“In Rochester, N.Y., women covered the gravestone of Susan B. Anthony with “I voted” stickers. Many wore white in honor of Anthony, who fought for women’s suffrage, an effort that culminated with the ratification of the 19th Amendment to the U.S. Constitution in 1920. Women have been on the national ballot before, but never as the presidential nominee for one of the two major parties.” 1
Susan B. Anthony was born on February 15, 1820 to Daniel and Lucy Read Anthony.2 She was one of seven children. Originally from Adams, Massachusetts, her family moved to Battenville, New York where her parents encouraged all of their children to value self-reliance and principled convictions. She and her family were members of the Quaker religion, which allowed the family to live modestly and practiced non-violence and respect for all people, regardless of race or background.3 Growing up, her sisters and mother would stay at home and do domestic work, while her dad ran a mill. Once her father had enough savings from managing the mill, he sent Susan and one of her sisters to be educated at a boarding school in Pennsylvania, run by the Friends of the Quakers. She graduated at the age of fifteen, and got a job for a modest salary as a teacher. Once she found out that she was making 20% less than men at the school, she went to the school’s administrators and protested that they should be receiving equal pay. Her protests led to her dismissal from the school, and she returned home.4
Susan and her family were both heavily involved in the abolition, temperance, and women’s rights movements. Her parents attended the Women’s Rights Convention at Seneca Falls in 1848 and signed the Declaration of Women’s Rights.5 One significant event that paved the way for her passion for women’s rights occurred in 1852, while she attended a meeting. As she rose to speak on a certain topic, she was ignored by all of the men in the room; angered and insulted she stormed out and soon founded the Women’s State Temperance Society. This was the incident that convinced her to fight for the right for women to vote. She felt as if it was the cornerstone of women’s fight for respect and equality.6 She attended her first Women’s Rights convention in 1852 and from then until the end of the American Civil War, she campaigned from door to door, in legislatures, and in meetings for the abolition of slavery and the promotion of women’s rights. Her persistency and hard work led to married women in New York to own their own property, keep their own wages, and have custody of their children in case of a separation or divorce. She was paving the way for the future as we know it.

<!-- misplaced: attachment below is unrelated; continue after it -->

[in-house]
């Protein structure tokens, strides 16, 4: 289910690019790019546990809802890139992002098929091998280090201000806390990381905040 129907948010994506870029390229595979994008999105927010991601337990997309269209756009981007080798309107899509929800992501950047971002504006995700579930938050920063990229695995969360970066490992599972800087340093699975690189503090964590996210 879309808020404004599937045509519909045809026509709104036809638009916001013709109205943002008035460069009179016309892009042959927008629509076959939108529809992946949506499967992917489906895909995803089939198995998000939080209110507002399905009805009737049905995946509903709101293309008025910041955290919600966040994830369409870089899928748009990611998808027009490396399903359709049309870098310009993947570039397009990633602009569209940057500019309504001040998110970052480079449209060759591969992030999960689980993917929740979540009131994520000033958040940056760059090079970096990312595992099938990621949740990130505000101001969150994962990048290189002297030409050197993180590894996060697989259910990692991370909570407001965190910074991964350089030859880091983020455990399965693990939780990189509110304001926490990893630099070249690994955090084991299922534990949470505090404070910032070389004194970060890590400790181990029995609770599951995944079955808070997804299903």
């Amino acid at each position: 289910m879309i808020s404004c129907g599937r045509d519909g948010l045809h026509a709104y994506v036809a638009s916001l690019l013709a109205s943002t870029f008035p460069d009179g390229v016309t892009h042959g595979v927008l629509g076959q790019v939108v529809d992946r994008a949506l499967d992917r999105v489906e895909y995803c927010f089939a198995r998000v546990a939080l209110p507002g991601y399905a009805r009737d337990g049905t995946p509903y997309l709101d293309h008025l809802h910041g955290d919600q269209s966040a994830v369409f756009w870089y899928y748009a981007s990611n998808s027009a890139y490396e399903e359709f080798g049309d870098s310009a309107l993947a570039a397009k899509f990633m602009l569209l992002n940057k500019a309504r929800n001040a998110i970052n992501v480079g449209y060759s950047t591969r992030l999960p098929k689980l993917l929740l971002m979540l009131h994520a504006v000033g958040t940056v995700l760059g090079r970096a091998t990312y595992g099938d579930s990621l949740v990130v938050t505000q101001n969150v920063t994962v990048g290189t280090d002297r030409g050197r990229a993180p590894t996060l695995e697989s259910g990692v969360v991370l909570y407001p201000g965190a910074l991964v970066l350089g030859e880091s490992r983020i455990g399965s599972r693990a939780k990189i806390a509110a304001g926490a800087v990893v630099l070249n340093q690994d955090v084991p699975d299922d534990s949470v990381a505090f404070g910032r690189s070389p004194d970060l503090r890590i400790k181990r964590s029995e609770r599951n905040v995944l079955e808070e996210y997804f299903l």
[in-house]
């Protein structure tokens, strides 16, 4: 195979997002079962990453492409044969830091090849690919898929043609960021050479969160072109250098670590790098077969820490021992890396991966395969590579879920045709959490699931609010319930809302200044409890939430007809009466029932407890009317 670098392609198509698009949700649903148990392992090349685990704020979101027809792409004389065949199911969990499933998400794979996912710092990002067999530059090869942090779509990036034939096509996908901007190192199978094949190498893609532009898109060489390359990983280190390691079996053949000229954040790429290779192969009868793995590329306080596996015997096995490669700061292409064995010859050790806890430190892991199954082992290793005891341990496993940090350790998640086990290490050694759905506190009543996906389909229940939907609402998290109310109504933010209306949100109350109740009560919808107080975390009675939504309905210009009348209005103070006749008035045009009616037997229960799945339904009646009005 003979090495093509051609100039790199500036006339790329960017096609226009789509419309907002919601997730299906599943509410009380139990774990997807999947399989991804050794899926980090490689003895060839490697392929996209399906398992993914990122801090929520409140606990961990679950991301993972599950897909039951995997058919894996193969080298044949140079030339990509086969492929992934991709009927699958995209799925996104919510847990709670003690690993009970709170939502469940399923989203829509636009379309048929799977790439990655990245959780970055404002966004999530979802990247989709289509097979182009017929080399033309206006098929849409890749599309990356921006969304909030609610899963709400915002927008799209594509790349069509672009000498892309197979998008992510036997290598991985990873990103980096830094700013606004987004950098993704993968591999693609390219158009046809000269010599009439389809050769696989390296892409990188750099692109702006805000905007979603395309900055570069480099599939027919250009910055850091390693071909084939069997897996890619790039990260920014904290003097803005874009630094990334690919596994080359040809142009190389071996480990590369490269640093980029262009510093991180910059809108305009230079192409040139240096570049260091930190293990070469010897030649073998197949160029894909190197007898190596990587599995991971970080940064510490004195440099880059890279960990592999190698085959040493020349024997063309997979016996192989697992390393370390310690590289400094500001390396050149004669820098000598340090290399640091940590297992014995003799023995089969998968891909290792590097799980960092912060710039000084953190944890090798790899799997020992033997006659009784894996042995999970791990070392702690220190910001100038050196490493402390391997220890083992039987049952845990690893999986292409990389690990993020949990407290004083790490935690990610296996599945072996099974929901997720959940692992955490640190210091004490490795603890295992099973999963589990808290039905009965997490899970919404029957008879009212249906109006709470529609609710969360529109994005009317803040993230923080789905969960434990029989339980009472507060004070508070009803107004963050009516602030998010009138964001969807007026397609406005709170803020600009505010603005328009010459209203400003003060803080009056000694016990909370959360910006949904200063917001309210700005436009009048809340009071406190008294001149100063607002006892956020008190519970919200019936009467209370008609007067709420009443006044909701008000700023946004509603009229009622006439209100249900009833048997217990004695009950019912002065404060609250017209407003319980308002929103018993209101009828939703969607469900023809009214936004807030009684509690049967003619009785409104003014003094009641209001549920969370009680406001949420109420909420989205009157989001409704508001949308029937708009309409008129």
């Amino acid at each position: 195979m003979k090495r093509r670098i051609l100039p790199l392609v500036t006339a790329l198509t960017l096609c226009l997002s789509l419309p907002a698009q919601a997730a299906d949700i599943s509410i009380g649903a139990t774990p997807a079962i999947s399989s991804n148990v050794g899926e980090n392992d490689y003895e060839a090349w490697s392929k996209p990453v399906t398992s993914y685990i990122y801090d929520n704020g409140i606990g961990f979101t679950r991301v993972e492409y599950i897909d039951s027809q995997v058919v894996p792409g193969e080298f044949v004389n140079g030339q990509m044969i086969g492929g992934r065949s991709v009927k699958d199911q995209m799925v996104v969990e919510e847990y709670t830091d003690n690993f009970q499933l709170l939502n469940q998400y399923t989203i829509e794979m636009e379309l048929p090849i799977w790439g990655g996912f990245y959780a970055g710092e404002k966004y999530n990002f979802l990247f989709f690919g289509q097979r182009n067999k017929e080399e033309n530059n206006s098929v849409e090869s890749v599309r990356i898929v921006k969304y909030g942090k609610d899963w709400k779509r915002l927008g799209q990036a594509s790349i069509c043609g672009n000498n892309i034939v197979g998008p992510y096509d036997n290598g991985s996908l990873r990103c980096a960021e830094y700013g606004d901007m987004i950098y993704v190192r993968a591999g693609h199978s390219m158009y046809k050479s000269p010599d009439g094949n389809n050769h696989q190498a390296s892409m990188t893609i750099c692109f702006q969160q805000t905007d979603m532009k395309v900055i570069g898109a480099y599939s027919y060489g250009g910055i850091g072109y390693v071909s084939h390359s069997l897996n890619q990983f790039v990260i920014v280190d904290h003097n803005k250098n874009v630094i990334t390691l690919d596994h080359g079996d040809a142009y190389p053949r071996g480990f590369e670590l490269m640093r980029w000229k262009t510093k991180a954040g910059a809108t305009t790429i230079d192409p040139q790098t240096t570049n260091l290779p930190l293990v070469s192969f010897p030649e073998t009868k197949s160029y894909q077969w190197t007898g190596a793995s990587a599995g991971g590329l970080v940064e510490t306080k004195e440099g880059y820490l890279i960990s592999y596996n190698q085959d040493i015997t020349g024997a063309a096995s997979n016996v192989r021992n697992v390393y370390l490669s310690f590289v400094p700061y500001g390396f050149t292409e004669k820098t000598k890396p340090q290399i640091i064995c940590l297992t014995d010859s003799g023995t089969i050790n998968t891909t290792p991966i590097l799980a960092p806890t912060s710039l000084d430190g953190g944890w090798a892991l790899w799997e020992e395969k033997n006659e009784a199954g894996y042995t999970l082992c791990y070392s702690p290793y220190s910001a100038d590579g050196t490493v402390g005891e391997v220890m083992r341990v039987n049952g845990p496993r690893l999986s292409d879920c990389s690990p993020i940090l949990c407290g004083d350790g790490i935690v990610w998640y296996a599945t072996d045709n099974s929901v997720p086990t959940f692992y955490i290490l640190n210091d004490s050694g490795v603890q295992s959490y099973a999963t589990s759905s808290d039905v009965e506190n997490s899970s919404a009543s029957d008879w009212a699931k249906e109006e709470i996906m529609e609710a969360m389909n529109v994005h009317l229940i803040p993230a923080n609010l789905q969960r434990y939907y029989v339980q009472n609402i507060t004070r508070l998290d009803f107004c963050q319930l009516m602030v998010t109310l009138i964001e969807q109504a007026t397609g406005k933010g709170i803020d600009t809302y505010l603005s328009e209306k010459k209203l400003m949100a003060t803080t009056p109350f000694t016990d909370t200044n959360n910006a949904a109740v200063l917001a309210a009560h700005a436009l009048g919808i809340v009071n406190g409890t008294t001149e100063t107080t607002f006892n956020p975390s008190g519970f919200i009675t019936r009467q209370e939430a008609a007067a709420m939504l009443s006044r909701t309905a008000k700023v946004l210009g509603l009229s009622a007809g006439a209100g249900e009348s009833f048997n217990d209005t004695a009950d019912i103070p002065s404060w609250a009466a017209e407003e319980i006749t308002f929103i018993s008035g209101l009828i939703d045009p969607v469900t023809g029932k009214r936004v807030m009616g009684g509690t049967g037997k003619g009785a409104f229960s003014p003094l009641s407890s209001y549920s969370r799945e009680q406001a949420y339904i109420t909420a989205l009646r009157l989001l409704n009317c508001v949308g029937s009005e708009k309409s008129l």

In 1889, the National Woman’s Suffrage Association merged with the American Woman Suffrage Association to form the National American Woman Suffrage Association. In 1890, Wyoming became the first state to allow women the right to vote. Susan is the reason today why women can vote and without all of her hard work, women may not have that right. She did not live to see the Nineteenth Amendment but she made a great deal of influence on legislation. Before she died on March 13, 1906, she was able to see all of her hard work in action by four states giving women the right to vote. In her last public speech she gave, she ended with, “Failure is impossible.”7